Only the rich can fight elections in India

Only the rich can fight polls in India as the cost of electioneering has gone up by many times

Brij Bhardwaj Apr 08, 2021

Only the rich can fight polls in India as the cost of electioneering has gone up by many times. Gone are the days when professionals or social workers with limited means could get elected to state assemblies or Lok Sabha. Now at the time of ticket distribution parties check if the candidate has the resources of his own or has supporters who would provide funds for his campaign. Many get the ticket because they are in a position to finance their own campaign as well as give a donation to the party.

Scrutiny of members of the Lok Sabha as well as members of the state assemblies will show that majority of members have declared assets of several crores. Gone are the days when members traveled by bus now the majority have cars, and that too swanky ones. There are few volunteers and the majority of campaigners are hired. Election offices have become war rooms staffed with professionals who decide campaign plans.

Money power

Surveys are conducted, data collected before the campaign starts and candidates selected. The money spent in advance is considered a good investment and a political party that prepares in advance does well, Campaign cost has also gone up. There are few togas or rickshaws with the majority of campaigners moving in cars or motorcycles. As for central leaders and top state leaders, helicopters have to be hired. Using buses to fetch crowds for political rallies is common. The provision also has to be made for food for those who come to attend these rallies.

Expenses run into crores. As a result, limits fixed by Election Commission on expenses have become a joke as they do not cover even a single day expense on polling day.  Candidates manipulate accounts by showing them as expenses made by the political party backing them as there is no limit on expenses by the political party. One has to also note elections in India are not held every five years but every year. One state or the other holds elections every year.

Gone are the days when the Prime Minister or other top leaders did not participate in the majority of elections for the state assemblies. The situation has changed to the extent that many central ministers spend more time looking after electioneering instead of attending to work allotted to them. The ruling party in India collects the maximum amount of money for electioneering as such has no intention to check the same to provide a level playing field.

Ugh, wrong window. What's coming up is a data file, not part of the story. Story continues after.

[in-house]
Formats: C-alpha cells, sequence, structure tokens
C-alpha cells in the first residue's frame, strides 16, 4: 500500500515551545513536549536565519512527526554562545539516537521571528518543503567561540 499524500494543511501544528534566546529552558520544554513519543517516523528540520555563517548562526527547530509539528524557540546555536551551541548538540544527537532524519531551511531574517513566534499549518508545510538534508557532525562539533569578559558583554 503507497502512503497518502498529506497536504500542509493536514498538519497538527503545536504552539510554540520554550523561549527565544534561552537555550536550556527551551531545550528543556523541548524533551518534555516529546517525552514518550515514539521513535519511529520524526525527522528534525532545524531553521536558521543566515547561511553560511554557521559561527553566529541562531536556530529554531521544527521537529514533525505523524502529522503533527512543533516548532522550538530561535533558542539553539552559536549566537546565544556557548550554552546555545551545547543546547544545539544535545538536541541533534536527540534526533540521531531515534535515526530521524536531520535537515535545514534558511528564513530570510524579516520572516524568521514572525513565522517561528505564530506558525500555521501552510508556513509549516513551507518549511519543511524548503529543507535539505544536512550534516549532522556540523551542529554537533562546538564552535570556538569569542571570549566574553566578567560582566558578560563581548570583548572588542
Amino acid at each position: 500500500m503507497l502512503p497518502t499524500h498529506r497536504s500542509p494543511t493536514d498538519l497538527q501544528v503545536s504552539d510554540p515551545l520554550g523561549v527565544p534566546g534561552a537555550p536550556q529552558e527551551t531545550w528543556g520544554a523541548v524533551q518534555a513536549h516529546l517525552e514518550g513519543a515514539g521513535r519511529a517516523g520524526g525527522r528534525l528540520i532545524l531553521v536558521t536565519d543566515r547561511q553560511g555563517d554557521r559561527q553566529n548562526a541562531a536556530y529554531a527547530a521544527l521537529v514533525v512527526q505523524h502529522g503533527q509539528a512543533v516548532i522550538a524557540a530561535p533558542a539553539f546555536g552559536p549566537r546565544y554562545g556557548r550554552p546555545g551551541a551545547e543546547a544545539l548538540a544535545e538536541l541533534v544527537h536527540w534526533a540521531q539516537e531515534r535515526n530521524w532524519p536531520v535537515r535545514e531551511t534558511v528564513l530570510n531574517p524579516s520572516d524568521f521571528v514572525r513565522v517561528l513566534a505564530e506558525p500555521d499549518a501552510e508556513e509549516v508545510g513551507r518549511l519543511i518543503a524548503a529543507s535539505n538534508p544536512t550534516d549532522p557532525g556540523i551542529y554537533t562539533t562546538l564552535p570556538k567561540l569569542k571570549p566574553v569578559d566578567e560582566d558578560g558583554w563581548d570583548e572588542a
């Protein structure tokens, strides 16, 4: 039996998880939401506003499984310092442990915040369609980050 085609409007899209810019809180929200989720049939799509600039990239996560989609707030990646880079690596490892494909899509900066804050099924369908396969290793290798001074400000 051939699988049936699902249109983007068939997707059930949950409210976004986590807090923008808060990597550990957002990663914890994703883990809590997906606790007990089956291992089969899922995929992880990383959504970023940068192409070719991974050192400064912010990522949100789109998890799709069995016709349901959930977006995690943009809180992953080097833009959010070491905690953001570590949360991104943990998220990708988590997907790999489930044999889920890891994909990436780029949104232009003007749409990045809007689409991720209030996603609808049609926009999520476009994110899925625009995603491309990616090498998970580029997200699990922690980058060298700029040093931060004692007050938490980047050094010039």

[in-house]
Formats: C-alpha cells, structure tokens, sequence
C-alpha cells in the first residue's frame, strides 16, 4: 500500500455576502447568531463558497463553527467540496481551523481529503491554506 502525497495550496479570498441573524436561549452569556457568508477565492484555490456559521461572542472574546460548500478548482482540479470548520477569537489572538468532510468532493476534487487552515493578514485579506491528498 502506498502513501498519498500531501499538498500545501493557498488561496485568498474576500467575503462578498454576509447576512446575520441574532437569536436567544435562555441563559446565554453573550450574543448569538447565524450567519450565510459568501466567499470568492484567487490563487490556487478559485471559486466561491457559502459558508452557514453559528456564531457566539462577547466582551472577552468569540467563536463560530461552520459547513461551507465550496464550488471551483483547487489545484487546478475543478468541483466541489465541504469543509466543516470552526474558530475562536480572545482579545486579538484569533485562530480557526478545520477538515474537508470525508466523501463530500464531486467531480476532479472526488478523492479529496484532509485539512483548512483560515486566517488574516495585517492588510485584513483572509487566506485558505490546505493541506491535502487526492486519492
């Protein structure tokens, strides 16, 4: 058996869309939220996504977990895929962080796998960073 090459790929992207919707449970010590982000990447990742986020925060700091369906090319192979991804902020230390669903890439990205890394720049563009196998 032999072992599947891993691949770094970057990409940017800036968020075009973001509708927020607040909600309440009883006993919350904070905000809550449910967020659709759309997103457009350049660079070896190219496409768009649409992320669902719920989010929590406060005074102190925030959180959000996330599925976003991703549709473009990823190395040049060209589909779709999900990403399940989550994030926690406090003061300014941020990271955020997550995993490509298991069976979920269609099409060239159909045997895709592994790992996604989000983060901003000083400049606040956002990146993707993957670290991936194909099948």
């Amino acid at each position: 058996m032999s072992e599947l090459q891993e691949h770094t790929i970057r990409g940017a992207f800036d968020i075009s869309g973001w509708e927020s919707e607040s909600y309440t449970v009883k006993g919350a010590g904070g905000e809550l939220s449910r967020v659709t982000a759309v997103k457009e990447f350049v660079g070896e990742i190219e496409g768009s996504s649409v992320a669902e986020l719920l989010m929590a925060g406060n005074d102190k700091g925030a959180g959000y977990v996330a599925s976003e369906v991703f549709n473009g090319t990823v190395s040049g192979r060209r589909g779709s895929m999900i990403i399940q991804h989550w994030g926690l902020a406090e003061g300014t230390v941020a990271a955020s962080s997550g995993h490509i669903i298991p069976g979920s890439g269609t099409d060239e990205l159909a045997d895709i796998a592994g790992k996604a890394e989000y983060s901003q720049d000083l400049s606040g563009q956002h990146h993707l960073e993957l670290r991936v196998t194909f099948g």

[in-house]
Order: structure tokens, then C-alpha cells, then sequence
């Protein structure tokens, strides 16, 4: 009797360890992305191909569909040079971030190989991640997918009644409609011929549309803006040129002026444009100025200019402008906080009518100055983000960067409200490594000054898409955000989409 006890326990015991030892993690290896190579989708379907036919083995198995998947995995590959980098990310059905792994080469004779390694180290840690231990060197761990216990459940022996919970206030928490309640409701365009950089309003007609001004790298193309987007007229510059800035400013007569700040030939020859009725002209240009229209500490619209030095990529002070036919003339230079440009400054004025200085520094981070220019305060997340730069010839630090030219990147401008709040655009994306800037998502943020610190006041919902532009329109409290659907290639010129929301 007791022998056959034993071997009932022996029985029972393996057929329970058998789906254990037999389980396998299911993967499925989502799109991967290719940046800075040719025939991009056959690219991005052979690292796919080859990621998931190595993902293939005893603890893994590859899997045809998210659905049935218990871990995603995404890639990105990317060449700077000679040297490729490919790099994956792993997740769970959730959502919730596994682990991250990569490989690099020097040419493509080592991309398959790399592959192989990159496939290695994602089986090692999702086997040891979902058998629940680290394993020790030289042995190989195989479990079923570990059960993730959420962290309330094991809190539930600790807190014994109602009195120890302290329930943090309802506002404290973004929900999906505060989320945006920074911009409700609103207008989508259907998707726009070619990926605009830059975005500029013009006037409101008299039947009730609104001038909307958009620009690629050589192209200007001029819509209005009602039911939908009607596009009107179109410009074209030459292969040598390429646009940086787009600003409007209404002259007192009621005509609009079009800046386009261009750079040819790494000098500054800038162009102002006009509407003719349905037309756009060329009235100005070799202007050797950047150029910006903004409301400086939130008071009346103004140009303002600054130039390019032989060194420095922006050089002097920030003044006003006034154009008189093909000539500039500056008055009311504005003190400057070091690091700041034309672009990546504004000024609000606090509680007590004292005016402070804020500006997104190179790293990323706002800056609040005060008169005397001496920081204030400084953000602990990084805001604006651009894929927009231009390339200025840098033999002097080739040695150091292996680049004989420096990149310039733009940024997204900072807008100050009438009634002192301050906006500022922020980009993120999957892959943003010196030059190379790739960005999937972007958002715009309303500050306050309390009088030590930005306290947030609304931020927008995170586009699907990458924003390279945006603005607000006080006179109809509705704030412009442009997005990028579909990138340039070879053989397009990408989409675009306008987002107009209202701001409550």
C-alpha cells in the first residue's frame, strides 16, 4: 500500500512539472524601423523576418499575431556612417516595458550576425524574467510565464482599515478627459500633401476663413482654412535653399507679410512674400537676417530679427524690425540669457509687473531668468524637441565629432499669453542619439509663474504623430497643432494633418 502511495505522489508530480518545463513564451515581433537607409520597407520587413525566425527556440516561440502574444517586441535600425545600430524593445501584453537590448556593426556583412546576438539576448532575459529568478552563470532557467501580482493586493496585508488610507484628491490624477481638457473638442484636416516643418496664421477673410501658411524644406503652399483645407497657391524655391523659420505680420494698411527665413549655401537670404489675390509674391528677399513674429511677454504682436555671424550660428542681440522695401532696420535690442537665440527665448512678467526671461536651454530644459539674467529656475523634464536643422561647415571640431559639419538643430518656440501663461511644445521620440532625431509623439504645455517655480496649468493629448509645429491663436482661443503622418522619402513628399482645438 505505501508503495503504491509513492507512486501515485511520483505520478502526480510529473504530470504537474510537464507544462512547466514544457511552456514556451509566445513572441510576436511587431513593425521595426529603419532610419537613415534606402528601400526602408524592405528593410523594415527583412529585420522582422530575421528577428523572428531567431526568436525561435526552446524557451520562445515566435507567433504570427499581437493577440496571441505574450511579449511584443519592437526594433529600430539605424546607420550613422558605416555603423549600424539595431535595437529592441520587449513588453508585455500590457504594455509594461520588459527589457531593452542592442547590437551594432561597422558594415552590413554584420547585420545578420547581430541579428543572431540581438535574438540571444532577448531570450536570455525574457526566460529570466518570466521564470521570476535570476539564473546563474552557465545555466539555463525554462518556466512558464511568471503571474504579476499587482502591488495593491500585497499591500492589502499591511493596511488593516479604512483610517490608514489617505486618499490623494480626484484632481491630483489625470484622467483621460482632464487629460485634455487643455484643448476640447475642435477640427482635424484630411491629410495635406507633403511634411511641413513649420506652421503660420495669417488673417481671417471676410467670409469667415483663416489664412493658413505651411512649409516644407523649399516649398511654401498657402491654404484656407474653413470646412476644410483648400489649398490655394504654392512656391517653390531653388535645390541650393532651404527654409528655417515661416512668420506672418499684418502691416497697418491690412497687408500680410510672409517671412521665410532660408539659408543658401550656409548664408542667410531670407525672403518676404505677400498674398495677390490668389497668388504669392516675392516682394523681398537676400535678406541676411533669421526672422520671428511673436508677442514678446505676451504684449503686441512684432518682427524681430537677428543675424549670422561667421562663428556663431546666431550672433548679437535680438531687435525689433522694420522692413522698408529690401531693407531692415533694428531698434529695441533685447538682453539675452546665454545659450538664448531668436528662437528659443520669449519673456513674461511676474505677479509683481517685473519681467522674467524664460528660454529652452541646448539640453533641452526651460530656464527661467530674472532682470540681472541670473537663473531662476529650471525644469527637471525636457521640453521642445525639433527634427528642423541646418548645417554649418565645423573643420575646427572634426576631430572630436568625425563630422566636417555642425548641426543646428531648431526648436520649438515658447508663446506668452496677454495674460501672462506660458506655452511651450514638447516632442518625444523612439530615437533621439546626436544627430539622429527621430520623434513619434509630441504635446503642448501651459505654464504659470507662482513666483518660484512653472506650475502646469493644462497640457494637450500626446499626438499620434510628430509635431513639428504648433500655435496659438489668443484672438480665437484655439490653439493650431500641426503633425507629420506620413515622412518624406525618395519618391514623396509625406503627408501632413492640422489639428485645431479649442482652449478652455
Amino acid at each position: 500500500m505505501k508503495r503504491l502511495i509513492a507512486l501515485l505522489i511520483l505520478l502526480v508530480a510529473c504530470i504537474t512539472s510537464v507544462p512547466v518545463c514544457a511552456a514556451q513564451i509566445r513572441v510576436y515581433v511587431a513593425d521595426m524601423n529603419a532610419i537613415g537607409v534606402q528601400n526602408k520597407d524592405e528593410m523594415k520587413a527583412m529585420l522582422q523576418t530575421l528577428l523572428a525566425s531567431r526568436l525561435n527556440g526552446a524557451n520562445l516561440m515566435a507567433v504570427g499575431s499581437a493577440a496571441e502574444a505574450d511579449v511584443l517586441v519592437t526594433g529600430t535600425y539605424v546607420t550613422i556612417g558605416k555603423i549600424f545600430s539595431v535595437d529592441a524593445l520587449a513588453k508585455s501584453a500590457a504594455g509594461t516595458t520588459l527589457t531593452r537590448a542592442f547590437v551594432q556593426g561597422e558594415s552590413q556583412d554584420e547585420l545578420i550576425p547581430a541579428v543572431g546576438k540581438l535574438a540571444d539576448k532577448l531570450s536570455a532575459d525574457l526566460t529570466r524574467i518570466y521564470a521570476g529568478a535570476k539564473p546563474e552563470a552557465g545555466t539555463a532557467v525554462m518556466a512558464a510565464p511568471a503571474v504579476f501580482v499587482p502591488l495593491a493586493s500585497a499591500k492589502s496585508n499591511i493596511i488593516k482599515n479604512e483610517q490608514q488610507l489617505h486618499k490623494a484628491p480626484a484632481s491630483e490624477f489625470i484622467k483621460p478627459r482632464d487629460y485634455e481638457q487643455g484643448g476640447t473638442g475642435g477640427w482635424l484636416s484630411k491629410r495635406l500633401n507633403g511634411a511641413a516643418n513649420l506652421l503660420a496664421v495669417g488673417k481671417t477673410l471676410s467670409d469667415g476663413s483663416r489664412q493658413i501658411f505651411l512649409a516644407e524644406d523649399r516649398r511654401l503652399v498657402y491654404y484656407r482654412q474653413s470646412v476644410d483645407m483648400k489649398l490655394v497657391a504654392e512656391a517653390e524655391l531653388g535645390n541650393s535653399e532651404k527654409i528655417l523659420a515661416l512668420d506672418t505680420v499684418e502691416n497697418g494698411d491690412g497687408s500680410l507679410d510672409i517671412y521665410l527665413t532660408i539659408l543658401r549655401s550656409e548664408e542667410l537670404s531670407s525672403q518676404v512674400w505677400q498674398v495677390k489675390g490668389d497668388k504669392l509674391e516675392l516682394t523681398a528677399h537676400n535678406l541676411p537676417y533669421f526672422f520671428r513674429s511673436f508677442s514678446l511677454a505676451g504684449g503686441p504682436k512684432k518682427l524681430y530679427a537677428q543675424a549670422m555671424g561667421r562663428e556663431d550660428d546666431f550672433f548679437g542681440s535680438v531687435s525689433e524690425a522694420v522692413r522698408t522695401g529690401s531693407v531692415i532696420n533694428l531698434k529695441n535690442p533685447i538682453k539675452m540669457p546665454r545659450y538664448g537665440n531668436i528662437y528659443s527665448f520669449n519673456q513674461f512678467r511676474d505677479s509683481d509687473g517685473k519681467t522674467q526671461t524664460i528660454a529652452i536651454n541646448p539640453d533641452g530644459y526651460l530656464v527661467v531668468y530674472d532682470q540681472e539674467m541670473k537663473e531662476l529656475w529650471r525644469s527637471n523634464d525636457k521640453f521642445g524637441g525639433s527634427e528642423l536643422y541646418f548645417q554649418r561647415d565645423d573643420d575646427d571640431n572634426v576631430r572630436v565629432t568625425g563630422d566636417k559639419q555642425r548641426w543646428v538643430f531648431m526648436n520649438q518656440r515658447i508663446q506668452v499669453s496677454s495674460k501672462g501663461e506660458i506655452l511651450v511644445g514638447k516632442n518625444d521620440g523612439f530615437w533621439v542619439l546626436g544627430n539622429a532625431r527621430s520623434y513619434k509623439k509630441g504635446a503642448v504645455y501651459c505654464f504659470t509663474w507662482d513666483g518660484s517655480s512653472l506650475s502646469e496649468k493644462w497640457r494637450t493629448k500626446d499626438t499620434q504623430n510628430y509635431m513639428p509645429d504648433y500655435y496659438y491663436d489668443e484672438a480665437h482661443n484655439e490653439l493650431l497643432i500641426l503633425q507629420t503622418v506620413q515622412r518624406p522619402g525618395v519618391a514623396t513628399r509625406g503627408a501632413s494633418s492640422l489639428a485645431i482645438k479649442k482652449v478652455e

Election rules flouted

The Election Commission is a mute spectator while laws relating to expenditure on elections are openly flouted. Laws relating to the use of communal propaganda, use of inducements in cash or kind are also rampant. There was a time when Election Commission headed by T N Seshan had been able to check malpractices, like booth capturing. He also checked the use of communal propaganda. But over the years Election Commission has become a toothless tiger.

We see more violations and moral code of conduct is openly violated, personal attacks on opponents and use of abusive language has become common. The Commission in some states is holding a single day poll while in others it has extended the same to eight rounds. The moral authority of the commission is not the same as it has been accused of favouring the ruling party.

Conducting free and fair elections are an important part of our democratic set up and there is an urgent need to check malpractices like excessive use of money, state agencies and communal propaganda.

There is need to restore people’s faith in the electoral process. Despite some shortcomings, the elections in India have been free and fair but to ensure that it remains so care will have to be taken so that it remains so in the future also.

Election Commission has done it in the past and can be effective in future also. We need people who run it to give up timidity and use powers they have been given (IFS)      

(The writer is a veteran journalist. The views are personal)

Post a Comment

The content of this field is kept private and will not be shown publicly.